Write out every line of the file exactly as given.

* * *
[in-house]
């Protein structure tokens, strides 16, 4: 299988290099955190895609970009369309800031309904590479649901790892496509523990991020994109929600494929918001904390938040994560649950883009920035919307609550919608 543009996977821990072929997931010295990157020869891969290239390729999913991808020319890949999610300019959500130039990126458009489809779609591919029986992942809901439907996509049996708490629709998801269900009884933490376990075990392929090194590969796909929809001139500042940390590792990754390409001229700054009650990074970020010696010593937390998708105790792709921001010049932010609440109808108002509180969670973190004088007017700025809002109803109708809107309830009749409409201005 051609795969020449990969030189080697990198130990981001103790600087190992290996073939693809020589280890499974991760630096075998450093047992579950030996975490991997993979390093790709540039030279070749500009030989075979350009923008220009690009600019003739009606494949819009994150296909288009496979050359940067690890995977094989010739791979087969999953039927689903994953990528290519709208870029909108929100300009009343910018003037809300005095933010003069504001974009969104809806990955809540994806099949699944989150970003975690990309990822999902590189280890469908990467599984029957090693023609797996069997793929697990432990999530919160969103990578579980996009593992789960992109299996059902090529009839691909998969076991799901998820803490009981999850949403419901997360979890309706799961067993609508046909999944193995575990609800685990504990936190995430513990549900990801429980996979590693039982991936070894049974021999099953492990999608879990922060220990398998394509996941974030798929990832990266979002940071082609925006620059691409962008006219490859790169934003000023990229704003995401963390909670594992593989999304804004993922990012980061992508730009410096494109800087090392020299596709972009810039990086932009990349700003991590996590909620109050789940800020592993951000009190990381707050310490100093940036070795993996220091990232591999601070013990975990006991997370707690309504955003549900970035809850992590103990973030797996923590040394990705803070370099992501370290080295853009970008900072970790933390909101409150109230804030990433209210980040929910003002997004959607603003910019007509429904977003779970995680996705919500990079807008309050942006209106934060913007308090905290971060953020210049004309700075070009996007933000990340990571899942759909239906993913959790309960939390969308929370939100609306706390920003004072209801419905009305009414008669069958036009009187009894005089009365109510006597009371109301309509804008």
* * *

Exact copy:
[in-house]
């Protein structure tokens, strides 16, 4: 299988290099955190895609970009369309800031309904590479649901790892496509523990991020994109929600494929918001904390938040994560649950883009920035919307609550919608 543009996977821990072929997931010295990157020869891969290239390729999913991808020319890949999610300019959500130039990126458009489809779609591919029986992942809901439907996509049996708490629709998801269900009884933490376990075990392929090194590969796909929809001139500042940390590792990754390409001229700054009650990074970020010696010593937390998708105790792709921001010049932010609440109808108002509180969670973190004088007017700025809002109803109708809107309830009749409409201005 051609795969020449990969030189080697990198130990981001103790600087190992290996073939693809020589280890499974991760630096075998450093047992579950030996975490991997993979390093790709540039030279070749500009030989075979350009923008220009690009600019003739009606494949819009994150296909288009496979050359940067690890995977094989010739791979087969999953039927689903994953990528290519709208870029909108929100300009009343910018003037809300005095933010003069504001974009969104809806990955809540994806099949699944989150970003975690990309990822999902590189280890469908990467599984029957090693023609797996069997793929697990432990999530919160969103990578579980996009593992789960992109299996059902090529009839691909998969076991799901998820803490009981999850949403419901997360979890309706799961067993609508046909999944193995575990609800685990504990936190995430513990549900990801429980996979590693039982991936070894049974021999099953492990999608879990922060220990398998394509996941974030798929990832990266979002940071082609925006620059691409962008006219490859790169934003000023990229704003995401963390909670594992593989999304804004993922990012980061992508730009410096494109800087090392020299596709972009810039990086932009990349700003991590996590909620109050789940800020592993951000009190990381707050310490100093940036070795993996220091990232591999601070013990975990006991997370707690309504955003549900970035809850992590103990973030797996923590040394990705803070370099992501370290080295853009970008900072970790933390909101409150109230804030990433209210980040929910003002997004959607603003910019007509429904977003779970995680996705919500990079807008309050942006209106934060913007308090905290971060953020210049004309700075070009996007933000990340990571899942759909239906993913959790309960939390969308929370939100609306706390920003004072209801419905009305009414008669069958036009009187009894005089009365109510006597009371109301309509804008």